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Passengers owed 413 million in flight delays compensation in 2017 in the US

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AirHelp, the number one flight delays compensation company, has identified that over 584,000 United States passengers have been eligible to claim approximately $413,000,000 in the US due to flight delays and cancellations in 2017.

Based on this year’s AirHelp Score, which is calculated utilizing on-time performance data, quality of service, and claim processing, United Airlines, American Airlines and Delta Airlines were rated as 29, 33 and 45 respectively in a global ranking of airline companies.

Due to a high percentage of flights being delayed and cancelled, Leonardo da Vinci – Fiumicino Airport was the most disrupted international destination for passengers flying from the United States this year


NEW YORK (December 18, 2017) – Today, AirHelp, the number one flight delays compensation company, has revealed that over 584,000 US passengers have been affected by flight cancellations and severe delays of three hours or more. AirHelp has calculated that the passengers are eligible to claim over $413,000,000 in compensation in 2017.


The busiest travel month in the United States in 2017 was July, unsurprisingly falling on a busy month for tourism. Based on the percentage of disrupted international flights departing from airports around the United States, Leonardo da Vinci – Fiumicino Airport in Rome, Italy experienced the highest volume of flight disruptions, with London City Airport following closely behind.


As the 2017 AirHelp Score unveiled earlier this year, airports in the United States are considered as some of the worst in the world with Newark Liberty International Airport (EWR) and Los Angeles International Airport (LAX) falling into the worst global airports for their quality and service and the number of delayed flights throughout the period.


Henrik Zillmer, CEO of AirHelp comments: “2017 has been an interesting year for air passenger travel, particularly in the US with overbooked flights and cancellations making national headlines month after month. The consistent mistreatment of U.S. consumers paired with the recent decision by the Department of Transportation to scrap a proposal mandating airlines to be transparent about their fees, means it is more important than ever for consumers to fight for their air passenger rights.


“In the event of a delayed or cancelled flight, passengers may be legally entitled to receive up to $700 in compensation fees from airlines. However, despite this less than 2% of travelers will file for this compensation, not knowing that they are eligible.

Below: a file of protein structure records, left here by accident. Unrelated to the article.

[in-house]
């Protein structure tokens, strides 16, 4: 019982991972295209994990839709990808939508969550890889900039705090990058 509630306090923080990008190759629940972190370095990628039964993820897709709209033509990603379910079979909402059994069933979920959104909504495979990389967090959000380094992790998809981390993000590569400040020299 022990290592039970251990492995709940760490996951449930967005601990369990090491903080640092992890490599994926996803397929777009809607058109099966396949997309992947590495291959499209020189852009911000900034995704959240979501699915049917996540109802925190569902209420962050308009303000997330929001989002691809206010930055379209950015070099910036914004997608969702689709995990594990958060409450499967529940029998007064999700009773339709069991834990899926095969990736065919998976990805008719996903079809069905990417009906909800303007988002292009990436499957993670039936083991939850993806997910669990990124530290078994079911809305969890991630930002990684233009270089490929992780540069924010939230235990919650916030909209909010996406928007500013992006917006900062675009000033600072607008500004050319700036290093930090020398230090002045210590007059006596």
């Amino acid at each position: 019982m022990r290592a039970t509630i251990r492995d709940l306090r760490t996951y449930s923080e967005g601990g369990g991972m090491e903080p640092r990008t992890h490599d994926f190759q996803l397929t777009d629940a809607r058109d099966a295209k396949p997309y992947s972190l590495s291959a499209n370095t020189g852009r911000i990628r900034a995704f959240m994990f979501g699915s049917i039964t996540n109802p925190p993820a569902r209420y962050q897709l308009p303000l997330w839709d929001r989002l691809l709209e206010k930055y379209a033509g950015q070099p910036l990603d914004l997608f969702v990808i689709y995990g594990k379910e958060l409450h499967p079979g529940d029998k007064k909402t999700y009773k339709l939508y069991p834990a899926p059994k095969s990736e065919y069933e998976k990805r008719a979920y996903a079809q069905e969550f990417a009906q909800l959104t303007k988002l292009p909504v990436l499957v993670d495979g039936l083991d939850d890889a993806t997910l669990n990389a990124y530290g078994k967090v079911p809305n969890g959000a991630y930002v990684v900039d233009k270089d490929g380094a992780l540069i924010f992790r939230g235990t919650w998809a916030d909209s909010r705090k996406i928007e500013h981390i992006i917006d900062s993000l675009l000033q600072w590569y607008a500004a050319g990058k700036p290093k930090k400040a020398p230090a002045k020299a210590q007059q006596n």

“We urge passengers who may have been affected by delays or cancellations this year to read up on their rights to ensure that they’re not missing out on the compensation that they’re legally entitled to. At AirHelp, our mission is to help passengers get the compensation that they rightfully deserve.”


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Air passengers who have experienced a delayed or cancelled flight can check their eligibility for compensation on the go, and make a claim in a matter of minutes through the free AirHelp mobile app, available for iOS and Android.


About AirHelp

AirHelp is the world’s leading flight delays compensation company, helping passengers apply for compensation following a delayed, cancelled or overbooked flight. Since the business was founded in 2013, AirHelp has helped more than five million travelers process airline compensation claims worth more than £300 million in total reimbursement. AirHelp has offices in five cities across Europe, Asia and North America and is available in 30 countries, offering support in 16 languages. The business employs more than 500 employees worldwide.


AirHelp methodology:

AirHelp has the most reliable and most accurate collection of flight data in the world due to their consumption of so many data sources. Their database aggregates multiple data points from a variety of reliable sources such as government agencies, airport databanks, flight-tracking vendors, historical resources and commercial data brokers.


AirHelp are therefore able to maintain an accurate, real-time picture of flight disruptions occurring across the globe, the circumstances around these disruptions and the likelihood of further disruptions occurring.